Hungary’s vocational training system will change fundamentally from the 2020-21 academic year, an innovation and technology ministry official said on Wednesday.
“We’re creating a more flexible system attuned to the needs of the market while preventing school drop-outs,” Tamás Schanda, the ministry’s state secretary, told a news conference, commenting on the relevant law parliament adopted the previous day.
Children completing eighth grade (typically 14-year-olds) will have a choice of either attending technical school which includes the option of sitting traditional school-leaving exams at the age of 18 and obtaining a technical diploma following a 5-year course, or a vocational school offering a 3-year course in a chosen trade.
Opposition Parties in United Push for Raising Mandatory Schooling Age
Schanda said the changes were accompanied by big increases in wages and scholarships, with vocational teachers receiving an average rise of 30 percent. He said the new system would be performance-based and would apply to almost 32,000 people. With the new student scholarships available, the number of vocational students is expected to triple over two years, he added.
Teacher Unions criticize new system, ask President not to sign it
The Democratic Union of Teachers (PDSZ) said the legislation adopted on Tuesday was an unsuitable basis for reforming the vocational training system. It complained that parliament had adopted the law without prior consultation with stakeholders and it also protested against the change to the legal status of teachers, adding that the new law would put 32,000 teachers into a legal limbo, while in return they had received an unguaranteed pledge of higher wages.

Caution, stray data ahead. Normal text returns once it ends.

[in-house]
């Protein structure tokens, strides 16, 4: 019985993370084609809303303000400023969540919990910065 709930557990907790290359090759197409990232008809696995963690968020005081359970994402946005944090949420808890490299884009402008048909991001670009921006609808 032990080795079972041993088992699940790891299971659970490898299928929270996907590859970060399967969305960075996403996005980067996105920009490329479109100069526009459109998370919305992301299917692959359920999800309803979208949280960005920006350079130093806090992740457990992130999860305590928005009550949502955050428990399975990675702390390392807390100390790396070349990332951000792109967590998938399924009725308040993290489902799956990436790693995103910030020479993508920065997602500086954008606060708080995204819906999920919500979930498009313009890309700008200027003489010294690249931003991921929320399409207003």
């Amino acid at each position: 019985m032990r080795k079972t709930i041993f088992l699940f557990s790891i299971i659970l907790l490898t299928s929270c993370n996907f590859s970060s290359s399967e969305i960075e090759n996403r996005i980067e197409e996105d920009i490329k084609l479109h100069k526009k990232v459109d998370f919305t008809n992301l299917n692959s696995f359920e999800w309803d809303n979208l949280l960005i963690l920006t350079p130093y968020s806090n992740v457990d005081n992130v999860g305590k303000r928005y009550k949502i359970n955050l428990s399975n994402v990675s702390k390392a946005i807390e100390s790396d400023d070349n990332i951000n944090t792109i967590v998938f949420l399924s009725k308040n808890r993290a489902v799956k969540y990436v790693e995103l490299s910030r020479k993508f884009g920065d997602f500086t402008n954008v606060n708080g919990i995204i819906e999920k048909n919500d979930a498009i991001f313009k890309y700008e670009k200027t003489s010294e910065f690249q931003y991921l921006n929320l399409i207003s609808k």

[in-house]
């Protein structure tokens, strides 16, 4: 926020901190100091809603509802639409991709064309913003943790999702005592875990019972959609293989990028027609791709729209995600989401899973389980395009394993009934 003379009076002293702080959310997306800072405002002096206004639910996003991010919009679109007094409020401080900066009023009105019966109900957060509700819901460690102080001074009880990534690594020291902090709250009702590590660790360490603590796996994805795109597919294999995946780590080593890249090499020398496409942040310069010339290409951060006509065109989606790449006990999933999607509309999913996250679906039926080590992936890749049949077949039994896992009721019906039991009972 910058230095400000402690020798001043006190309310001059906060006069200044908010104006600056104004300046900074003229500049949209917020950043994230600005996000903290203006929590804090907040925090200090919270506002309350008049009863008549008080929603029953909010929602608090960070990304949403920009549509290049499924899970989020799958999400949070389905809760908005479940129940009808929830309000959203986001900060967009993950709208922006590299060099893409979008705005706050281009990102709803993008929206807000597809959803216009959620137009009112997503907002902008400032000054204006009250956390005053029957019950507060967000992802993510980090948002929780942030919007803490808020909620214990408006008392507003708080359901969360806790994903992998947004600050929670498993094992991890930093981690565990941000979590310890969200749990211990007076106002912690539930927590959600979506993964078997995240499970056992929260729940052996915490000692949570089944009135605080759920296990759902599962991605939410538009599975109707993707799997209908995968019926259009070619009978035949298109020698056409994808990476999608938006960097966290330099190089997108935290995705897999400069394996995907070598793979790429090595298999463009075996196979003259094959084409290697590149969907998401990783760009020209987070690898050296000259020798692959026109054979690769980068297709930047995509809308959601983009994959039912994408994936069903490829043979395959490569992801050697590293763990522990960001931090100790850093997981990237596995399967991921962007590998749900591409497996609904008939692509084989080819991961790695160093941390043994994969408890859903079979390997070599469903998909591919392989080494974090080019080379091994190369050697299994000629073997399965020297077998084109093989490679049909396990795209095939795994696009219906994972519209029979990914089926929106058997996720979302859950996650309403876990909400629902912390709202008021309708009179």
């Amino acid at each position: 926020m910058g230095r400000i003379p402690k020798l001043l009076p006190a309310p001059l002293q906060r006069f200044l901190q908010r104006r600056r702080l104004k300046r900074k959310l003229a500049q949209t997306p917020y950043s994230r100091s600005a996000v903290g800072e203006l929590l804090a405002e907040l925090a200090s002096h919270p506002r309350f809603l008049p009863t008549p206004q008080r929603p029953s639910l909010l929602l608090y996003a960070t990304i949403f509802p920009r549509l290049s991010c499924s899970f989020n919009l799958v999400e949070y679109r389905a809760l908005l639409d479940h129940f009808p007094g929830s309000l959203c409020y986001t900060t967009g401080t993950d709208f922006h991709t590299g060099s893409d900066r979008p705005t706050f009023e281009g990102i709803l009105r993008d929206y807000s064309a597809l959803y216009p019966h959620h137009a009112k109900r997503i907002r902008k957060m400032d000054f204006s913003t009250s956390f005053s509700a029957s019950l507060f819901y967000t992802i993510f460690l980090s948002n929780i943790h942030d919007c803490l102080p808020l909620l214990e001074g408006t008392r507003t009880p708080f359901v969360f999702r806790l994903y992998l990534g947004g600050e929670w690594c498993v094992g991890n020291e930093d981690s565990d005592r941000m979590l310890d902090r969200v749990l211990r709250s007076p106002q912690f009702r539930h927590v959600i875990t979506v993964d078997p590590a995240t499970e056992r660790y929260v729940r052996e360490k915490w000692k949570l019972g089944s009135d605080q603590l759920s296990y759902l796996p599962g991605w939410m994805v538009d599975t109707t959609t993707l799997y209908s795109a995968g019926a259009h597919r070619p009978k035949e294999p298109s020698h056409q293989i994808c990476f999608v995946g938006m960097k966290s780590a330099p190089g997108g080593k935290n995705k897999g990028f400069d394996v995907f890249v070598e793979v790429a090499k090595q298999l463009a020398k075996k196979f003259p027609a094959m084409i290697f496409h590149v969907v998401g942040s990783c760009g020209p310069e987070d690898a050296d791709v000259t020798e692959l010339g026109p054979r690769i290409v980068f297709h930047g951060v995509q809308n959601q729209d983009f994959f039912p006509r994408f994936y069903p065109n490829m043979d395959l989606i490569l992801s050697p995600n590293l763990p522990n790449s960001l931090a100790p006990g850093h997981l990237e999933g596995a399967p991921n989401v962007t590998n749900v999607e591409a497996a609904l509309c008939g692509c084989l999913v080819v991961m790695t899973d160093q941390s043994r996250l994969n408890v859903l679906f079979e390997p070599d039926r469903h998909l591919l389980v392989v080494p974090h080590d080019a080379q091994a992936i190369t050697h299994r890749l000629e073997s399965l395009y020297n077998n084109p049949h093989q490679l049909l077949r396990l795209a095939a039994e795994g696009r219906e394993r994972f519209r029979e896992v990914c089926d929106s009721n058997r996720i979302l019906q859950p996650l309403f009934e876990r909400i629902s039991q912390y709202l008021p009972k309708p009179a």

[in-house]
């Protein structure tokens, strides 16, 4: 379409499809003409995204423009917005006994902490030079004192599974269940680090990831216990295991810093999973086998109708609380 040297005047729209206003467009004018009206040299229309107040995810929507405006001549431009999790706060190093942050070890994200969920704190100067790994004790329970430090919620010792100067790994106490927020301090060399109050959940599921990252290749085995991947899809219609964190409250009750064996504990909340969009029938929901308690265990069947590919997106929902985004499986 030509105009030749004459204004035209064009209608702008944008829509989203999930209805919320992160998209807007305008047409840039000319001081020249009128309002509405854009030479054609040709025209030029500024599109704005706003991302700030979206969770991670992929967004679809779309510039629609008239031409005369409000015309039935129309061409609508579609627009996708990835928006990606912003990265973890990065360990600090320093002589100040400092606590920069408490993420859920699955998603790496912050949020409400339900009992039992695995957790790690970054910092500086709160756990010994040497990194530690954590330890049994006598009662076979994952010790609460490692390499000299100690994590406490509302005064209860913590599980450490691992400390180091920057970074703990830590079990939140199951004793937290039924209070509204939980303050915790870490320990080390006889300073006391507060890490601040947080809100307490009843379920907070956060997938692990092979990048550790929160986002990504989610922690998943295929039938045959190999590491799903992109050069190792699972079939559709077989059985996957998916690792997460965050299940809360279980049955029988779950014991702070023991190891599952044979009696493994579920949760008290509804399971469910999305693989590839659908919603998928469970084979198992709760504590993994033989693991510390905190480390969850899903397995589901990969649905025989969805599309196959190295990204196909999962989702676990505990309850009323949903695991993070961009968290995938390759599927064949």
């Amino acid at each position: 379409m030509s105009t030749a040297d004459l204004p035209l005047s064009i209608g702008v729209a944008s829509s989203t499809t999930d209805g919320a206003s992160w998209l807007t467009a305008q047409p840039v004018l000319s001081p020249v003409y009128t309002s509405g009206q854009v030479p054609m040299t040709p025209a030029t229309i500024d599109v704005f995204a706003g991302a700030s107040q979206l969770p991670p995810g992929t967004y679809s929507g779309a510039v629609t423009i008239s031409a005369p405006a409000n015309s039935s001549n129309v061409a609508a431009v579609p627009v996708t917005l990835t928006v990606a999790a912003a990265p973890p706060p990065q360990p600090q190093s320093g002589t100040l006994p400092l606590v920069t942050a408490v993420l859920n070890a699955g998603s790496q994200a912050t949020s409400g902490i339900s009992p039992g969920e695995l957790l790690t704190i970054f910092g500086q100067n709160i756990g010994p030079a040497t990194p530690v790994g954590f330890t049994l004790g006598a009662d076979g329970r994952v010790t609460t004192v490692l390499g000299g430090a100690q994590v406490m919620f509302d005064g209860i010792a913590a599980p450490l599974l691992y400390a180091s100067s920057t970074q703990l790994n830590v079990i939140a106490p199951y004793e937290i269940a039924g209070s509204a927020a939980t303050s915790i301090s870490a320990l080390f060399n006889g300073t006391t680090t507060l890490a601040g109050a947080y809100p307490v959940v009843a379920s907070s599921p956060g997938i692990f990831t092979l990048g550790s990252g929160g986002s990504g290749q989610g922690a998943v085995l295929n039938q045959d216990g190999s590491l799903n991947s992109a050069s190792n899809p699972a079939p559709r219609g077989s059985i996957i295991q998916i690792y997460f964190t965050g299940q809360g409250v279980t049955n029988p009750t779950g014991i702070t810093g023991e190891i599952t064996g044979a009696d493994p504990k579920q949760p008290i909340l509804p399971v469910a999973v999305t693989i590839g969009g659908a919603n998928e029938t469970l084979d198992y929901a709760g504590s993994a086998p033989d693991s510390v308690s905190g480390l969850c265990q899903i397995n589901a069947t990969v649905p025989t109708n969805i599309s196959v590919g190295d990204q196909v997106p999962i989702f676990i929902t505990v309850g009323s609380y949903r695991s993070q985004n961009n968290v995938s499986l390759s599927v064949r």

Teacher trade union PSZ said today that it had turned to Hungary’s president asking him not to sign the new law. PSZ also complained that the ministry had not launched broadscale consultations during the law’s preparation. Further, the new law could lead to “serious employment and occupational risks” both for employers and employees.
In its statement, the union objected to the removal of vocational training from the public education system, adding that vocational teachers were opposed to losing their status as public servants.
The union said the president should send the law back to parliament and ask the ministry to draft the law properly.
On Tuesday, parliament passed the vocational training law with 119 votes in favour, 40 against and 15 abstentions, replacing the law adopted in 2011.
Featured photo illustration by Zoltán Balogh/MTI